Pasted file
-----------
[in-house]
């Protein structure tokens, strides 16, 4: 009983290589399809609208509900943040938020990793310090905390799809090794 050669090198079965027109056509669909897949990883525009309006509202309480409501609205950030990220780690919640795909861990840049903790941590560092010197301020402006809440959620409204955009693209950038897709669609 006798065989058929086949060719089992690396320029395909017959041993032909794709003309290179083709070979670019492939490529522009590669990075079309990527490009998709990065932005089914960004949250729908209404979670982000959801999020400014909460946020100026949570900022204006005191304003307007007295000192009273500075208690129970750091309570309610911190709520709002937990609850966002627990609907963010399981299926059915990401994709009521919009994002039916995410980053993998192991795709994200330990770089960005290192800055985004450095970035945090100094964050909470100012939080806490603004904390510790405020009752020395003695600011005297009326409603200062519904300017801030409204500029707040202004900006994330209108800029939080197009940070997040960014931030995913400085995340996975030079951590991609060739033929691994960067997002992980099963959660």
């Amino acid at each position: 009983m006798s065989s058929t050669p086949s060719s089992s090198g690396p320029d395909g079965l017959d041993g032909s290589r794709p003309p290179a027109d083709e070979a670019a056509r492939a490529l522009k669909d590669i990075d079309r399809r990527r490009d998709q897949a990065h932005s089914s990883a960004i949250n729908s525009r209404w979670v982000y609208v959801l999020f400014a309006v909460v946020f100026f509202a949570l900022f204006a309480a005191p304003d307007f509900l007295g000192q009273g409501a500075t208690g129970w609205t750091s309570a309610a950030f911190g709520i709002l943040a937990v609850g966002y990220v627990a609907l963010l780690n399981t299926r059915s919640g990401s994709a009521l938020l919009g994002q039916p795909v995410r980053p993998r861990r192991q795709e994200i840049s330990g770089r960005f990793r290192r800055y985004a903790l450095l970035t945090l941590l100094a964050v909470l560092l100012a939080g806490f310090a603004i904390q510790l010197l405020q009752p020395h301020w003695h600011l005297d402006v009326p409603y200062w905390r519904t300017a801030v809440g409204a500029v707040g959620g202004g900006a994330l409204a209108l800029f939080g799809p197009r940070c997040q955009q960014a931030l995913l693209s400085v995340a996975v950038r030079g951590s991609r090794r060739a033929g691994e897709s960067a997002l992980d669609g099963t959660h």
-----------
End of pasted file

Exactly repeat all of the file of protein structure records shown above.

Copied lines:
[in-house]
């Protein structure tokens, strides 16, 4: 009983290589399809609208509900943040938020990793310090905390799809090794 050669090198079965027109056509669909897949990883525009309006509202309480409501609205950030990220780690919640795909861990840049903790941590560092010197301020402006809440959620409204955009693209950038897709669609 006798065989058929086949060719089992690396320029395909017959041993032909794709003309290179083709070979670019492939490529522009590669990075079309990527490009998709990065932005089914960004949250729908209404979670982000959801999020400014909460946020100026949570900022204006005191304003307007007295000192009273500075208690129970750091309570309610911190709520709002937990609850966002627990609907963010399981299926059915990401994709009521919009994002039916995410980053993998192991795709994200330990770089960005290192800055985004450095970035945090100094964050909470100012939080806490603004904390510790405020009752020395003695600011005297009326409603200062519904300017801030409204500029707040202004900006994330209108800029939080197009940070997040960014931030995913400085995340996975030079951590991609060739033929691994960067997002992980099963959660």
């Amino acid at each position: 009983m006798s065989s058929t050669p086949s060719s089992s090198g690396p320029d395909g079965l017959d041993g032909s290589r794709p003309p290179a027109d083709e070979a670019a056509r492939a490529l522009k669909d590669i990075d079309r399809r990527r490009d998709q897949a990065h932005s089914s990883a960004i949250n729908s525009r209404w979670v982000y609208v959801l999020f400014a309006v909460v946020f100026f509202a949570l900022f204006a309480a005191p304003d307007f509900l007295g000192q009273g409501a500075t208690g129970w609205t750091s309570a309610a950030f911190g709520i709002l943040a937990v609850g966002y990220v627990a609907l963010l780690n399981t299926r059915s919640g990401s994709a009521l938020l919009g994002q039916p795909v995410r980053p993998r861990r192991q795709e994200i840049s330990g770089r960005f990793r290192r800055y985004a903790l450095l970035t945090l941590l100094a964050v909470l560092l100012a939080g806490f310090a603004i904390q510790l010197l405020q009752p020395h301020w003695h600011l005297d402006v009326p409603y200062w905390r519904t300017a801030v809440g409204a500029v707040g959620g202004g900006a994330l409204a209108l800029f939080g799809p197009r940070c997040q955009q960014a931030l995913l693209s400085v995340a996975v950038r030079g951590s991609r090794r060739a033929g691994e897709s960067a997002l992980d669609g099963t959660h």